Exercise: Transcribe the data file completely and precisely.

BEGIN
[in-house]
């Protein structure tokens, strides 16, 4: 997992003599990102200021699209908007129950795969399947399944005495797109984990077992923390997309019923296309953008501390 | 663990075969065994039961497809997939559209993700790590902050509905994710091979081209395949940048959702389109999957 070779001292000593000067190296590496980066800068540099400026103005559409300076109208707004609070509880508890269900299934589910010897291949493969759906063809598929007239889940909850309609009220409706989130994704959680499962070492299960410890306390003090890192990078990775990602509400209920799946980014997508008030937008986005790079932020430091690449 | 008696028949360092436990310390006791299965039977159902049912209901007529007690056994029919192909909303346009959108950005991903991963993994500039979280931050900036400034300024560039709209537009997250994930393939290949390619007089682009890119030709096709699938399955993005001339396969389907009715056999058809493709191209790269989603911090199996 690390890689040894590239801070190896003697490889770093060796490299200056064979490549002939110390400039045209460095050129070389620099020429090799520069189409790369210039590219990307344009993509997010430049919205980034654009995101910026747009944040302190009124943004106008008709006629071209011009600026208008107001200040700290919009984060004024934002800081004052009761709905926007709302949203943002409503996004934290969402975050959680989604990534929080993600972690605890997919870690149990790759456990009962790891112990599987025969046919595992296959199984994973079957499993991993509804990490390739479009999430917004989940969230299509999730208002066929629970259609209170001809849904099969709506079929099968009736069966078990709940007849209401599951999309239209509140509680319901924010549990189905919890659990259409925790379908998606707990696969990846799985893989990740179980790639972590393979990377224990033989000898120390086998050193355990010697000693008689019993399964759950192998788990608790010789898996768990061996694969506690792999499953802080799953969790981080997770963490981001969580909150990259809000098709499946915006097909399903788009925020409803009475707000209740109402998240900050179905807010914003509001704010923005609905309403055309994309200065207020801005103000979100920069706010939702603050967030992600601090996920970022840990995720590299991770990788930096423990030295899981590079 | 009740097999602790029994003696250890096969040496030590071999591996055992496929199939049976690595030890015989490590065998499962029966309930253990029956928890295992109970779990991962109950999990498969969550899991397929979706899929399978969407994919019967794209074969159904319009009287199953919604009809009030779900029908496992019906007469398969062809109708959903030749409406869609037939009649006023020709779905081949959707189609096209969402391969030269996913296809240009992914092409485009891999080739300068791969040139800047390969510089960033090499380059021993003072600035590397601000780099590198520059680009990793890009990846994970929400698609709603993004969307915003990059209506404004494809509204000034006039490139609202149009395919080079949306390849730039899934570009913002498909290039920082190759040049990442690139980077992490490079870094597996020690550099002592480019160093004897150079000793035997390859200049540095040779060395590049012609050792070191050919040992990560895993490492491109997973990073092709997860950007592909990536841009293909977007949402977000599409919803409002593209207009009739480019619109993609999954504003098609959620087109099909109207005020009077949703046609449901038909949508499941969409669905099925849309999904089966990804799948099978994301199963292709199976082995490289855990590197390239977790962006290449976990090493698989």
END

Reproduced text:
[in-house]
């Protein structure tokens, strides 16, 4: 997992003599990102200021699209908007129950795969399947399944005495797109984990077992923390997309019923296309953008501390 | 663990075969065994039961497809997939559209993700790590902050509905994710091979081209395949940048959702389109999957 070779001292000593000067190296590496980066800068540099400026103005559409300076109208707004609070509880508890269900299934589910010897291949493969759906063809598929007239889940909850309609009220409706989130994704959680499962070492299960410890306390003090890192990078990775990602509400209920799946980014997508008030937008986005790079932020430091690449 | 008696028949360092436990310390006791299965039977159902049912209901007529007690056994029919192909909303346009959108950005991903991963993994500039979280931050900036400034300024560039709209537009997250994930393939290949390619007089682009890119030709096709699938399955993005001339396969389907009715056999058809493709191209790269989603911090199996 690390890689040894590239801070190896003697490889770093060796490299200056064979490549002939110390400039045209460095050129070389620099020429090799520069189409790369210039590219990307344009993509997010430049919205980034654009995101910026747009944040302190009124943004106008008709006629071209011009600026208008107001200040700290919009984060004024934002800081004052009761709905926007709302949203943002409503996004934290969402975050959680989604990534929080993600972690605890997919870690149990790759456990009962790891112990599987025969046919595992296959199984994973079957499993991993509804990490390739479009999430917004989940969230299509999730208002066929629970259609209170001809849904099969709506079929099968009736069966078990709940007849209401599951999309239209509140509680319901924010549990189905919890659990259409925790379908998606707990696969990846799985893989990740179980790639972590393979990377224990033989000898120390086998050193355990010697000693008689019993399964759950192998788990608790010789898996768990061996694969506690792999499953802080799953969790981080997770963490981001969580909150990259809000098709499946915006097909399903788009925020409803009475707000209740109402998240900050179905807010914003509001704010923005609905309403055309994309200065207020801005103000979100920069706010939702603050967030992600601090996920970022840990995720590299991770990788930096423990030295899981590079 | 009740097999602790029994003696250890096969040496030590071999591996055992496929199939049976690595030890015989490590065998499962029966309930253990029956928890295992109970779990991962109950999990498969969550899991397929979706899929399978969407994919019967794209074969159904319009009287199953919604009809009030779900029908496992019906007469398969062809109708959903030749409406869609037939009649006023020709779905081949959707189609096209969402391969030269996913296809240009992914092409485009891999080739300068791969040139800047390969510089960033090499380059021993003072600035590397601000780099590198520059680009990793890009990846994970929400698609709603993004969307915003990059209506404004494809509204000034006039490139609202149009395919080079949306390849730039899934570009913002498909290039920082190759040049990442690139980077992490490079870094597996020690550099002592480019160093004897150079000793035997390859200049540095040779060395590049012609050792070191050919040992990560895993490492491109997973990073092709997860950007592909990536841009293909977007949402977000599409919803409002593209207009009739480019619109993609999954504003098609959620087109099909109207005020009077949703046609449901038909949508499941969409669905099925849309999904089966990804799948099978994301199963292709199976082995490289855990590197390239977790962006290449976990090493698989």